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Accessibility Through Technology

Learning disabilities can make life as a University student very difficult. Students with reading difficulties, such as dyslexia, may struggle and fall behind in their classes. Fortunately, technology provides helpful tools like apps and browser extensions for easier learning. Yet, a good deal of software options cost money to use. Here are a few options that are free to use in some form with no limitations. 

If reading websites is challenging for you, Google Chrome has useful extensions to assist with comprehension. These can help your research experience and editing anything written online much easier.  

Read and Write is an extension that is great for those who need to listen to words instead of just reading them. If you are on a non-PDF webpage, you can click on the extension and it will provide you with a strip of options. In the free version. You only have the option to play, pause, stop, and translate what you are reading. 

Dyslens is an extension for Chrome that gives you various options to help you read better online. They designed it for people with dyslexia and ADHD/ADD. When you click on the extension, it gives you four options that can help you read any screen. The text settings change the font so it becomes easier to see and read on the screen. Text to speech is an option but it only works immediately after you highlight, with no option to pause. An overlaying tint is an option you can use to combat dyslexia, and you can use this on any webpage. The last option is a line focus. It works like the overlay tint, but it focuses on the sentence that you need to read. 

Editing tools can assist you in editing your writing for school or personal creative projects. Depending on what you are writing. You will need to look over what the software picks up to make sure that it still sounds correct. All three have a free version, but it only covers the basics. The paid versions cover a lot more. ProWritingAid and Grammarly work with Microsoft Word and can also be used with Google Chrome. 

ProWritingAid is one of the three great tools to help you become a better writer. The tool scans your writing and shows you areas to improve, like using repetitive words or weak ones. Grammarly is like ProWritingAid, but it focuses the most on using grammar. Hemmingway Editor is a website. You can copy and paste your writing onto the page. It will highlight anything that needs fixing. Using all three can help with editing. You might notice missed things in your writing.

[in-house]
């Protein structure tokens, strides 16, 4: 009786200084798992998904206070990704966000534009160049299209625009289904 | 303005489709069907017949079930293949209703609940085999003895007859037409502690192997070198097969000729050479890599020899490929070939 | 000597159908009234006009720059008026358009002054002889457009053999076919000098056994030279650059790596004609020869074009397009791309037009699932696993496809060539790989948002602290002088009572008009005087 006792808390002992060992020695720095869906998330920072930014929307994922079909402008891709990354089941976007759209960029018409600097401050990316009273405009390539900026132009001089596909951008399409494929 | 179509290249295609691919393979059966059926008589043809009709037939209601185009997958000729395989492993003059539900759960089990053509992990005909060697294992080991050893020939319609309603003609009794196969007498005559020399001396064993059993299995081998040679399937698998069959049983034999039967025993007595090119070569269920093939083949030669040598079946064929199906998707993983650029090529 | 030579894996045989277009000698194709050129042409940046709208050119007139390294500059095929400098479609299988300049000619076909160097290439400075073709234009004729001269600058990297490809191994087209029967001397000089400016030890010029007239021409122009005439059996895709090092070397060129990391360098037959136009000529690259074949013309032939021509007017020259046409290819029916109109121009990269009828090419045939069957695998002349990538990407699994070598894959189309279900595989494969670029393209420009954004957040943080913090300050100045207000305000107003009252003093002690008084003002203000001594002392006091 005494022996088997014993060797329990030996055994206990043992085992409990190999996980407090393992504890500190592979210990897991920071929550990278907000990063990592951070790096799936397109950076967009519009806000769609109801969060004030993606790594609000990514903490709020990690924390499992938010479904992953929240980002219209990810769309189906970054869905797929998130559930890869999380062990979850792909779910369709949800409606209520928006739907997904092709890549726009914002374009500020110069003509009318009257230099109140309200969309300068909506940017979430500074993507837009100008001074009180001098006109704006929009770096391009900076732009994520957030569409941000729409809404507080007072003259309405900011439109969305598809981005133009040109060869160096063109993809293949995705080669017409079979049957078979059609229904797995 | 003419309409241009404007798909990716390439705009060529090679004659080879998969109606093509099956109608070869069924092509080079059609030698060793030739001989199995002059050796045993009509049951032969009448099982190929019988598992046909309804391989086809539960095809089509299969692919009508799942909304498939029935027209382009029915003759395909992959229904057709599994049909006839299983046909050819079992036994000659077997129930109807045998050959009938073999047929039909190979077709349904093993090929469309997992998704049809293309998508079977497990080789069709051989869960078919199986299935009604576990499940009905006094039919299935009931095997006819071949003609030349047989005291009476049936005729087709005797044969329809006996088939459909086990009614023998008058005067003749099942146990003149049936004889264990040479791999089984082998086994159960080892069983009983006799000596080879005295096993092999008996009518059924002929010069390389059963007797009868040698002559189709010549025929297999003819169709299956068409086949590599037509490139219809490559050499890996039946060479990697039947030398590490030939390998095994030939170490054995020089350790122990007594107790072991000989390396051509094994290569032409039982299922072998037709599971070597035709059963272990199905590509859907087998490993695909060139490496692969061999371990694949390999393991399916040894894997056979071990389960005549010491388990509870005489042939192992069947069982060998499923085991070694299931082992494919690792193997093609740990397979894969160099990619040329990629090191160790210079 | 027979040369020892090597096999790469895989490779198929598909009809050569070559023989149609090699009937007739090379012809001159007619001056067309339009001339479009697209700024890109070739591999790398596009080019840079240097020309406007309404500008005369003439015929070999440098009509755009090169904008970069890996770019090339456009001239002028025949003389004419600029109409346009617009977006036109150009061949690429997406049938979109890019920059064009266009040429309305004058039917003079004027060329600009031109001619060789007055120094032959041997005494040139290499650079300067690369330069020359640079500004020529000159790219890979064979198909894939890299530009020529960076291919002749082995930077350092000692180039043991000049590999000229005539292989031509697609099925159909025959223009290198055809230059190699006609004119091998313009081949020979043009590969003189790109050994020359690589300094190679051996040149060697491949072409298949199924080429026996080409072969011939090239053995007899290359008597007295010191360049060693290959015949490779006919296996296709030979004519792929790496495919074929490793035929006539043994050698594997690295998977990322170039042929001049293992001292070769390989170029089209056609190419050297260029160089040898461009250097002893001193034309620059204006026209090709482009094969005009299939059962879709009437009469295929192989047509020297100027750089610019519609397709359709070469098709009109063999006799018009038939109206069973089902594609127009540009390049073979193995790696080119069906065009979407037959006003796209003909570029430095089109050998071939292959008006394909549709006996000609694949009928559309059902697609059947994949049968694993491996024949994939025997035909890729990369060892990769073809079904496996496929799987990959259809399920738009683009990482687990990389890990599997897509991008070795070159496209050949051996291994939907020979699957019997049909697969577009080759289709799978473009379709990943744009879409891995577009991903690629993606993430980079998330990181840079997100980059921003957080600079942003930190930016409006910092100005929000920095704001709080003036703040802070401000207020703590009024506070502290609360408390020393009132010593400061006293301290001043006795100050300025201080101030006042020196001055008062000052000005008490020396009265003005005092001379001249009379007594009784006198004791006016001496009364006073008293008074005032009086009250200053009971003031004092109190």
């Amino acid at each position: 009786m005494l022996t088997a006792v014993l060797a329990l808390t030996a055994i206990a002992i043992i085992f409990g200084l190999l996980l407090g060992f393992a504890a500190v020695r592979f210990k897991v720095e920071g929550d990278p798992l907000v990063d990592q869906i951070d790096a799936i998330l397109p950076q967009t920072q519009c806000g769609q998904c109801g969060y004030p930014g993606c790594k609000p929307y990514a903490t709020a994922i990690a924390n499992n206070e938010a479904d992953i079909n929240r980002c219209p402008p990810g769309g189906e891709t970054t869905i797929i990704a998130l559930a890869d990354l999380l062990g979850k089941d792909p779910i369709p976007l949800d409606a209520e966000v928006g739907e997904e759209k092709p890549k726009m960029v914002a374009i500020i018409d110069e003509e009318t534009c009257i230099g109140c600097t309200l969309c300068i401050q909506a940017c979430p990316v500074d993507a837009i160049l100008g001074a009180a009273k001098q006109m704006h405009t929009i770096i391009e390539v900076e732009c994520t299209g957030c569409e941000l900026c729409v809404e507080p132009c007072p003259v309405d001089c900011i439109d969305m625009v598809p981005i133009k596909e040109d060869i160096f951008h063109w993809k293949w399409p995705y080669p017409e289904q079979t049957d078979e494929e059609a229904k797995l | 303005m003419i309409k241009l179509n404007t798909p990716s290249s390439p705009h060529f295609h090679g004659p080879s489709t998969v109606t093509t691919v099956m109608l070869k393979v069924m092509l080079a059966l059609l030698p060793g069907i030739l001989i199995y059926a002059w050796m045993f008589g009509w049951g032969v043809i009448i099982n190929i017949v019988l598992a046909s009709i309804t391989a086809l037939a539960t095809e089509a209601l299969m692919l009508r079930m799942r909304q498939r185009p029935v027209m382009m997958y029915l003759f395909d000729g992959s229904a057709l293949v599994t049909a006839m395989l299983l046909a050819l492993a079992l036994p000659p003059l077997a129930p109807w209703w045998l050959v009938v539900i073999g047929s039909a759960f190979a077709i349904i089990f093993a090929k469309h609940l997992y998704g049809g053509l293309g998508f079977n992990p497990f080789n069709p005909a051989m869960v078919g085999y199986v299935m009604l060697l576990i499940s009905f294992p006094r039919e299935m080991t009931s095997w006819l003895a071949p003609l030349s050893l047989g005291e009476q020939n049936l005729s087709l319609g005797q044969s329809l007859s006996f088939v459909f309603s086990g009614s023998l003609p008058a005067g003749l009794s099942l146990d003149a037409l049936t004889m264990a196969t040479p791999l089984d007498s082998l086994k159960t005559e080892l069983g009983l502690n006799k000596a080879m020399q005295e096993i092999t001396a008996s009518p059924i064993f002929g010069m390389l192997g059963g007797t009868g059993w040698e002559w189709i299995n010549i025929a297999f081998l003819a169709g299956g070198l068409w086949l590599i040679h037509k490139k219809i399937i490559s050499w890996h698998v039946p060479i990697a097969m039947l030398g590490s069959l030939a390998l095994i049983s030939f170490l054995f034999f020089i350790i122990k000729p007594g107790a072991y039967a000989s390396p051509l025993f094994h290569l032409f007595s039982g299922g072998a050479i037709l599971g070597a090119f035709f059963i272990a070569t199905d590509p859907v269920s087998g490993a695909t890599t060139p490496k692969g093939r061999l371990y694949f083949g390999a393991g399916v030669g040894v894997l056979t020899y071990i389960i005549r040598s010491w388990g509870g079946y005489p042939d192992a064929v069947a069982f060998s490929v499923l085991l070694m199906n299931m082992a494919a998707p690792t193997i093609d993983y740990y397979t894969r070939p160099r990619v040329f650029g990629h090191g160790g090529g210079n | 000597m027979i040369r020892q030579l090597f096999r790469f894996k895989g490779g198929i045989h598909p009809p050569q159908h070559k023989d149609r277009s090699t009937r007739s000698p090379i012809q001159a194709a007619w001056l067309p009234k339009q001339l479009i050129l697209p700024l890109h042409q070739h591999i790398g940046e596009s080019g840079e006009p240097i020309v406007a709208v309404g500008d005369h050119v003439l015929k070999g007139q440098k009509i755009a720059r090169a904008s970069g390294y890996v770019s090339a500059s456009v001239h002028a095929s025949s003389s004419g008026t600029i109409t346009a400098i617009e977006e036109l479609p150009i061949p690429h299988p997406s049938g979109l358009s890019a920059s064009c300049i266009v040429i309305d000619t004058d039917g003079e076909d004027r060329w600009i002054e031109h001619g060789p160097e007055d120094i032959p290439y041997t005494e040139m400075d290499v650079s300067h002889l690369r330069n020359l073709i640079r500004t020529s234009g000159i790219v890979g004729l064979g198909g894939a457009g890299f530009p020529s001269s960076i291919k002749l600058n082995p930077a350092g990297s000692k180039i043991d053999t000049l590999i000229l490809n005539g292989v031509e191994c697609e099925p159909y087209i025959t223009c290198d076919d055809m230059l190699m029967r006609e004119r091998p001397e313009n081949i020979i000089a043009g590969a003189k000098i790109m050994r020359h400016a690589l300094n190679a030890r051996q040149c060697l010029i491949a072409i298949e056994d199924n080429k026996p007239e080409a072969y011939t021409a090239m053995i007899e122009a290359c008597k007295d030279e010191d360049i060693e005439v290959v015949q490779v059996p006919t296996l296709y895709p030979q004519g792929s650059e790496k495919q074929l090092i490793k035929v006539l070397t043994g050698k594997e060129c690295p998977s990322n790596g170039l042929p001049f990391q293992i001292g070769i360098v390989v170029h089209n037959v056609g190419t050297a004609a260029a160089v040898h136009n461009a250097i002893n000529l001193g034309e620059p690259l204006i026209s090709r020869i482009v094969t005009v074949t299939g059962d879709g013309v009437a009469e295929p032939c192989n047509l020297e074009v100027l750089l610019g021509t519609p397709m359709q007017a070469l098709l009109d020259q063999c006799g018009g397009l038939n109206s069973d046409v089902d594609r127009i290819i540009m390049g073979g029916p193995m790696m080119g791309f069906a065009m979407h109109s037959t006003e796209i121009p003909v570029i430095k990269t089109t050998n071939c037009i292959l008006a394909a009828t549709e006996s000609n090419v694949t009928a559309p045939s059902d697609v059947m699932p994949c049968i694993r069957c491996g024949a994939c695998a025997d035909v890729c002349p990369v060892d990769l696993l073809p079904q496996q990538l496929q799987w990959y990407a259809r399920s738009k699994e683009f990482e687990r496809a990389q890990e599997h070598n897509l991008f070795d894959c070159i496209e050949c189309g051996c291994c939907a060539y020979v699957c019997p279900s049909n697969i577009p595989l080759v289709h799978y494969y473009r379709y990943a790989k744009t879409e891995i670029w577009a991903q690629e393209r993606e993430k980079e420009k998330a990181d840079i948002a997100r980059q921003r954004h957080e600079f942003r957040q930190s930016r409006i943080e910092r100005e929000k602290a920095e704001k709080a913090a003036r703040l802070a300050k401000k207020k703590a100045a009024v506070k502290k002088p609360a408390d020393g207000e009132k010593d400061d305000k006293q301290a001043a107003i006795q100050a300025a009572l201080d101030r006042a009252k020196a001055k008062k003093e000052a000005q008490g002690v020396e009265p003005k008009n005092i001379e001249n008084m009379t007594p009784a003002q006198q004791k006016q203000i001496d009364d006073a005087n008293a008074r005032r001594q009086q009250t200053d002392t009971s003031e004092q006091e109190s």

Phone Apps 

Audible is not a free app, but it is very useful for those who have reading comprehension issues. If you have the app, you can get a credit for an audiobook each month and some titles are free to access. It’s beneficial to read both the physical book and e-book at the same time. 

Librivox is another free phone app where you can access audiobooks in the public domain. There are a few titles you need to pay for, but if you need to read a book for class or research, this is the right app for you. 


There are also a few applications you can use in Brightspace. Under Disability and Wellbeing, there is an option for Assistive Technology Toolbox. There are a lot of options, but these are very useful for dyslexia and reading disorders. 

Orbit Note is a very useful website. The text-to-speech extensions cannot read PDFs, but this site will convert PDFs into a format that is compatible with the software. Although not all PDFs (such as a scanned book) can be converted, the software is compatible with any PDF that has convertible text. Is a dictation of AI software, which allows you to dictate what you want to write. It is useful for those who have trouble writing what they want to say because of dyslexia. 

However, you might need to edit it a lot more, since writing and dictating can come out differently from what you wanted to write. 

There are alternative programs out there for Microsoft Office, the Apple App Store, Adobe, and other kinds of software. Technology today is a lot more accommodating than it was about twenty years ago. The software listed here only scratch the surface of applications that can help those with disabilities become more confident, allowing them to enjoy reading and writing. 

Written by Nika Corney.